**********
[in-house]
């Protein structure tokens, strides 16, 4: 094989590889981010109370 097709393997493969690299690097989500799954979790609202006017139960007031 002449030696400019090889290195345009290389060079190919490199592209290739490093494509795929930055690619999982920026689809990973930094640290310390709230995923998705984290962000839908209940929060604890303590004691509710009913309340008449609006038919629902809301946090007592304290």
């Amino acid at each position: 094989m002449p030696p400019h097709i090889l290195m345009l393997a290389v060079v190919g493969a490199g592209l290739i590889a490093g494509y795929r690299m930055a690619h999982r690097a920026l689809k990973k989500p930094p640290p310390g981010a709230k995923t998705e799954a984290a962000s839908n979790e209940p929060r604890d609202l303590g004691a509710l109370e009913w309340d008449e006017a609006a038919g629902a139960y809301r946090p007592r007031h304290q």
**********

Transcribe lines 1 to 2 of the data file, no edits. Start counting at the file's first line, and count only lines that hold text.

[in-house]
């Protein structure tokens, strides 16, 4: 094989590889981010109370 097709393997493969690299690097989500799954979790609202006017139960007031 002449030696400019090889290195345009290389060079190919490199592209290739490093494509795929930055690619999982920026689809990973930094640290310390709230995923998705984290962000839908209940929060604890303590004691509710009913309340008449609006038919629902809301946090007592304290």